Lent? Fast? 1917? What, Why?

Let’s fast like it is 1917! With others! Join a community devoted to fasting the way Catholics were called to fast during Lent throughout the majority of the 20th century.

The year marks a century since the publication of the 1917 Code of Canon Law, the first official comprehensive guide created for the Roman Catholic Church; it governed the faithful for 65 years from 1918-1983!

This document was monumental for the Church in so many ways, not least what it prescribed for Roman Catholics in terms of fasting, particularly during Lent.

In the 1917 Code, Catholics were obligated to fast every day during Lent, except Sundays! 

That means that many of our Catholic great-grandparents, grandparents and parents remember a time when they were called to fast nearly every day of Lent — much like our Lord did to prepare and gird Himself against temptation, master His human nature and prepare the way for His public ministry.

Today, fasting the entirety of Lent sounds beyond human – and it is! We need God, each and every day to be successful, and fasting makes that abundantly clear; only with God are all things possible, especially a 40 day fast.  Knowing others, especially a close friend or family member, are fasting with you, also is a great grace that can help us persevere. 🙂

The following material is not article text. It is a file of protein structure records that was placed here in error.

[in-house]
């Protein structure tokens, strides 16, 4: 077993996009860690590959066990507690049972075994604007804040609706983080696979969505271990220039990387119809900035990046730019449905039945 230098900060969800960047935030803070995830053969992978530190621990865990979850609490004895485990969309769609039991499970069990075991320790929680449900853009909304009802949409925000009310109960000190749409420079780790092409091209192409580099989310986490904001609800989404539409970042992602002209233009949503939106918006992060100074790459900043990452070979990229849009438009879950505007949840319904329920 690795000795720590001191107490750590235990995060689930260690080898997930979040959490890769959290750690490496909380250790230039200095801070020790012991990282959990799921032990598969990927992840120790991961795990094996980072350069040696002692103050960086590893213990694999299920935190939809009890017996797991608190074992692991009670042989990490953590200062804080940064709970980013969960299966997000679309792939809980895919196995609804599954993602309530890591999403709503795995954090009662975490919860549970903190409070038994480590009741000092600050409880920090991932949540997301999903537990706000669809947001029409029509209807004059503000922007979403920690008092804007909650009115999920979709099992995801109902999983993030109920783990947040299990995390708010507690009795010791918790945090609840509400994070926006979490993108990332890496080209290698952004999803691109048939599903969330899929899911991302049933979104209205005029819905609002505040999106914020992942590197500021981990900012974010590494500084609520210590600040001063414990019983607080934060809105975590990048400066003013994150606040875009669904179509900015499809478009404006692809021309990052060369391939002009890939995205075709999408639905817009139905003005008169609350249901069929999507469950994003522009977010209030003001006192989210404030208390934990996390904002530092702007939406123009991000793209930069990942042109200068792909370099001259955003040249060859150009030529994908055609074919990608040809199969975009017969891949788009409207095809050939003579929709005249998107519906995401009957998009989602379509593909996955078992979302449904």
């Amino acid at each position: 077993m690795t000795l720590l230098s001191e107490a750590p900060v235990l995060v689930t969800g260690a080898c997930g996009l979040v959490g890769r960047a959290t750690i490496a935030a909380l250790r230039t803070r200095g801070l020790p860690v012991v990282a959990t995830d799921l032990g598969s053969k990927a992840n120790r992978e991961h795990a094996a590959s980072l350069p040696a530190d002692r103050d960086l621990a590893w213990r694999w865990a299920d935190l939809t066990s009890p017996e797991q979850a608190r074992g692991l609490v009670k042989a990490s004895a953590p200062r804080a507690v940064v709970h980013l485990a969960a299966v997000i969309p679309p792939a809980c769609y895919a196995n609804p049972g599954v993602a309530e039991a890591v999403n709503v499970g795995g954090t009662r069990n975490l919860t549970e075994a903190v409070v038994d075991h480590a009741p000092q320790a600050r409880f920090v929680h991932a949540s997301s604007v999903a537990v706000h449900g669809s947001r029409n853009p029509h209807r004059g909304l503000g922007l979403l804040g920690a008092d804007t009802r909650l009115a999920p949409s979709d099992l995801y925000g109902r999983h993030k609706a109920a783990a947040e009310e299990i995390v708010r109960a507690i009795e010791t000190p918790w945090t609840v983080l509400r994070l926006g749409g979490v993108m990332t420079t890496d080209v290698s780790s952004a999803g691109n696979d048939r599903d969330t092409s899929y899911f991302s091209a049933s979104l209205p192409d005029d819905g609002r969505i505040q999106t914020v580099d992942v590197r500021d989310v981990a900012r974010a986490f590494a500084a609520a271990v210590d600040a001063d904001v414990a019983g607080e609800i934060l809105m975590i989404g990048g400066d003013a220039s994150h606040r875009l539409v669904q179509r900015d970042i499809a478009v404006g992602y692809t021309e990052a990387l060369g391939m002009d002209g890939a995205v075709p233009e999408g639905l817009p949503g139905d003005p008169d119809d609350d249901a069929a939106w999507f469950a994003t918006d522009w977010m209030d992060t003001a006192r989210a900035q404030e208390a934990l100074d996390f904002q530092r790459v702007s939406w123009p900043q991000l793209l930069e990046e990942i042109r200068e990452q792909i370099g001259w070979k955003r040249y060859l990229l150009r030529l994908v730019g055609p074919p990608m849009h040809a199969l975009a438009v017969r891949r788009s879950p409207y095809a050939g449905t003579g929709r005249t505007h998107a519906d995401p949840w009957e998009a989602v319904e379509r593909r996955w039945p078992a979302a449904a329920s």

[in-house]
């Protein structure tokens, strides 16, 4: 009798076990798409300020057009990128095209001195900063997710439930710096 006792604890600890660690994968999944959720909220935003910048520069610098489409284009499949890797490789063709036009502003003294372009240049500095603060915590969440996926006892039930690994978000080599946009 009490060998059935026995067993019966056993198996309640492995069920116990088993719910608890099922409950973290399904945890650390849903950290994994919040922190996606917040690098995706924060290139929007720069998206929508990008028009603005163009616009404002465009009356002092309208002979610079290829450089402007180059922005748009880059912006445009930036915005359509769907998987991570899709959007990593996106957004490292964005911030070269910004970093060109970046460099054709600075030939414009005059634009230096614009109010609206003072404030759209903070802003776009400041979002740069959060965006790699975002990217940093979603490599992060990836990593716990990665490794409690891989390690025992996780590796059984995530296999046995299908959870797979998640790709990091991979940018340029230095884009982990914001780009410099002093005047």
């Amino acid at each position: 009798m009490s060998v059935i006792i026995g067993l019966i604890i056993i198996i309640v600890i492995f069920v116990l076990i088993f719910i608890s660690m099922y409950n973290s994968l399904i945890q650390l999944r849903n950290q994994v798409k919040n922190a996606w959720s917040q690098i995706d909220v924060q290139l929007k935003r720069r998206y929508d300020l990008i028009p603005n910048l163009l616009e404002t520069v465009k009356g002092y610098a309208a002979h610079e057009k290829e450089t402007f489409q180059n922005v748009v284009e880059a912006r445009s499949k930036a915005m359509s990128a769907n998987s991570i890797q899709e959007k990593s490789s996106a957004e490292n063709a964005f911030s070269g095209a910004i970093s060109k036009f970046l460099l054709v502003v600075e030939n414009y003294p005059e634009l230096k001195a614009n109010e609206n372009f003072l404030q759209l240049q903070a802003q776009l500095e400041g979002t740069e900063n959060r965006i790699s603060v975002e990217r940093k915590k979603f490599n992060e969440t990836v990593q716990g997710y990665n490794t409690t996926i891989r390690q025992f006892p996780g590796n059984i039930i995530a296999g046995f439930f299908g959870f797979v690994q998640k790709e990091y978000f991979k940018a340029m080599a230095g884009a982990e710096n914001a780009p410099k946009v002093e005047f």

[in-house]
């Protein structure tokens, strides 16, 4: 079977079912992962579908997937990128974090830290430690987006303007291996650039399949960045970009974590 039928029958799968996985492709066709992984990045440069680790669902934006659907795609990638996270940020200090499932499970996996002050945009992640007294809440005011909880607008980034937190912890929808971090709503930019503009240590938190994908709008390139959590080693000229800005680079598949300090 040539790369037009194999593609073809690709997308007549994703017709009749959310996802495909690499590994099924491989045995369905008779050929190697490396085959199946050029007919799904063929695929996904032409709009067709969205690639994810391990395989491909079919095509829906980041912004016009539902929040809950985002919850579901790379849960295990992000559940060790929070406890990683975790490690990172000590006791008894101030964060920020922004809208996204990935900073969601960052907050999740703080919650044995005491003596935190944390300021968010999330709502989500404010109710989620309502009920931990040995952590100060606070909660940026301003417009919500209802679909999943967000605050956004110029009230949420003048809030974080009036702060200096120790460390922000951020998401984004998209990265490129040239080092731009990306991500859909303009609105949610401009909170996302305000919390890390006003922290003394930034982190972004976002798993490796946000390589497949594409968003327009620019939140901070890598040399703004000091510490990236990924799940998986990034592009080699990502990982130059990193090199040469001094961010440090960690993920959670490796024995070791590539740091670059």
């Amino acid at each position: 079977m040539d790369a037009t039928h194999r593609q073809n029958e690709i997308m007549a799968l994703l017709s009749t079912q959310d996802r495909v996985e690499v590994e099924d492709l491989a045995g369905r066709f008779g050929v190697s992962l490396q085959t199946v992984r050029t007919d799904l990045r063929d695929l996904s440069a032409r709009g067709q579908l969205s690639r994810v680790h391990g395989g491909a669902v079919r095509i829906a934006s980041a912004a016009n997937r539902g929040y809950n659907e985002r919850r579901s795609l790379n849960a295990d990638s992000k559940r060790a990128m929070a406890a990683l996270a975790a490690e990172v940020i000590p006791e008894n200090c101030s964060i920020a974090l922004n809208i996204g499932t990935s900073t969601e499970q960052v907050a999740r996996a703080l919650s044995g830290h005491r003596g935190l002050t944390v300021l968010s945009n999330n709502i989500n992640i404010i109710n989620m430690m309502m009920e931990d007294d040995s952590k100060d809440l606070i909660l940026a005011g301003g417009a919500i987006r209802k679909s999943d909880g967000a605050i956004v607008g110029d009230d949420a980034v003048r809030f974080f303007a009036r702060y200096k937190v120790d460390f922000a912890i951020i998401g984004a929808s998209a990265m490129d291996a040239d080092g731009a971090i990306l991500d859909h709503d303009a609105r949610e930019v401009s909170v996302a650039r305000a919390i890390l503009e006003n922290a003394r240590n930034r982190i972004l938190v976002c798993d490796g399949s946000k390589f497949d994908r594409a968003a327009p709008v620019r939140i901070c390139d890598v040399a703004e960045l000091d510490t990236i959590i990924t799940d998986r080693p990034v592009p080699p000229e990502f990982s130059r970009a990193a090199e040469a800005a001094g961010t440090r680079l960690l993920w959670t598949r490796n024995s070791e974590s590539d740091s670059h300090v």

This site is designed for those seeking a deeper Lenten observance – one that pushes beyond the bare minimums, the requirements, the norms and closer to God and self-mastery.

We live in an age of great temptation – so much is within a few touches of a screen in our pockets – that it is vital to remember our Lord fasted 40 days and 40 nights when He was tempted!

Think no more about “what to give up” for Lent.  Sign up and receive daily prayer, inspiration and updates from the blog, so we can grow in virtue and solidarity with one another along the way, and better imitate our Lord during His 40 days in the desert.

There is much to gain by going back to move forward in the spiritual life. Food and meals are always a time when people come together, so shouldn’t fasting be the same?

48 thoughts on “Lent? Fast? 1917? What, Why?”

  1. Hello again,
    As lent draws nearer I was just wondering if you will be posting again this year? I really hope so. I’m sure it is a lot of work but I got so much out of it and I’m sure others did as well!
    God bless you.


  2. Some comments about your article, “1917 Fast: The Specifics for 2018”. Under the 1917 Code of Canon Law, there was no provision for the fulfillment of Sunday Mass obligations on a Saturday evening. Saturdays were therefore a full day of fast and complete abstinence. The Ember Day following the First Sunday of Lent was also a day of complete fast and abstinence. The modification of this law so that Ember Days and Saturdays became days of fasting and partial (rather than complete) abstinence was not enacted by US bishops until 1949. Furthermore, this applied only to the USA, not to the rest of the Church. In 1955, Pope Pius XII extended the end of Lent by 12 hours (no longer ending at noon on Holy Saturday). Lastly, a Solemnity did not negate Lenten observance the way it does today. Under the 1917 Law, a Solemnity within Lent that did not fall on a Sunday was still a day of fast and abstinence (complete or partial as dictated by the day of the week).


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